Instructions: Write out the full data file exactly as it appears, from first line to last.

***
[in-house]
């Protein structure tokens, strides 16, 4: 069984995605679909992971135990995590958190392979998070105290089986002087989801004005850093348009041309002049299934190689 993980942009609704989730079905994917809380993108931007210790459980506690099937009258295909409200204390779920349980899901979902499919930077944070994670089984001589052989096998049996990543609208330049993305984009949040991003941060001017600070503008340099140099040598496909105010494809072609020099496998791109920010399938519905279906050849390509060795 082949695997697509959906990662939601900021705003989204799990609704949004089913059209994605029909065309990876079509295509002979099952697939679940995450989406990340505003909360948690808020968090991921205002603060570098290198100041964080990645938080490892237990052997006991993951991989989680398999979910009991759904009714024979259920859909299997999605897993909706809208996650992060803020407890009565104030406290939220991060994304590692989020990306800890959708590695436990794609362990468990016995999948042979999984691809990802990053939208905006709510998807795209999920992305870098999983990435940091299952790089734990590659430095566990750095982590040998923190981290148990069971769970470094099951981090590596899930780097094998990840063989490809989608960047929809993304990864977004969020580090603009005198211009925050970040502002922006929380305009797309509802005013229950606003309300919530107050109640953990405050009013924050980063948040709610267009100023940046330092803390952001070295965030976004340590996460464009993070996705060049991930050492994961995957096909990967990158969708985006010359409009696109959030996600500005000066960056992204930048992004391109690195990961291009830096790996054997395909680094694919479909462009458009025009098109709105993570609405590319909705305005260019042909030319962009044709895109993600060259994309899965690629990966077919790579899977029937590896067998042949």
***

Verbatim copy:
[in-house]
């Protein structure tokens, strides 16, 4: 069984995605679909992971135990995590958190392979998070105290089986002087989801004005850093348009041309002049299934190689 993980942009609704989730079905994917809380993108931007210790459980506690099937009258295909409200204390779920349980899901979902499919930077944070994670089984001589052989096998049996990543609208330049993305984009949040991003941060001017600070503008340099140099040598496909105010494809072609020099496998791109920010399938519905279906050849390509060795 082949695997697509959906990662939601900021705003989204799990609704949004089913059209994605029909065309990876079509295509002979099952697939679940995450989406990340505003909360948690808020968090991921205002603060570098290198100041964080990645938080490892237990052997006991993951991989989680398999979910009991759904009714024979259920859909299997999605897993909706809208996650992060803020407890009565104030406290939220991060994304590692989020990306800890959708590695436990794609362990468990016995999948042979999984691809990802990053939208905006709510998807795209999920992305870098999983990435940091299952790089734990590659430095566990750095982590040998923190981290148990069971769970470094099951981090590596899930780097094998990840063989490809989608960047929809993304990864977004969020580090603009005198211009925050970040502002922006929380305009797309509802005013229950606003309300919530107050109640953990405050009013924050980063948040709610267009100023940046330092803390952001070295965030976004340590996460464009993070996705060049991930050492994961995957096909990967990158969708985006010359409009696109959030996600500005000066960056992204930048992004391109690195990961291009830096790996054997395909680094694919479909462009458009025009098109709105993570609405590319909705305005260019042909030319962009044709895109993600060259994309899965690629990966077919790579899977029937590896067998042949």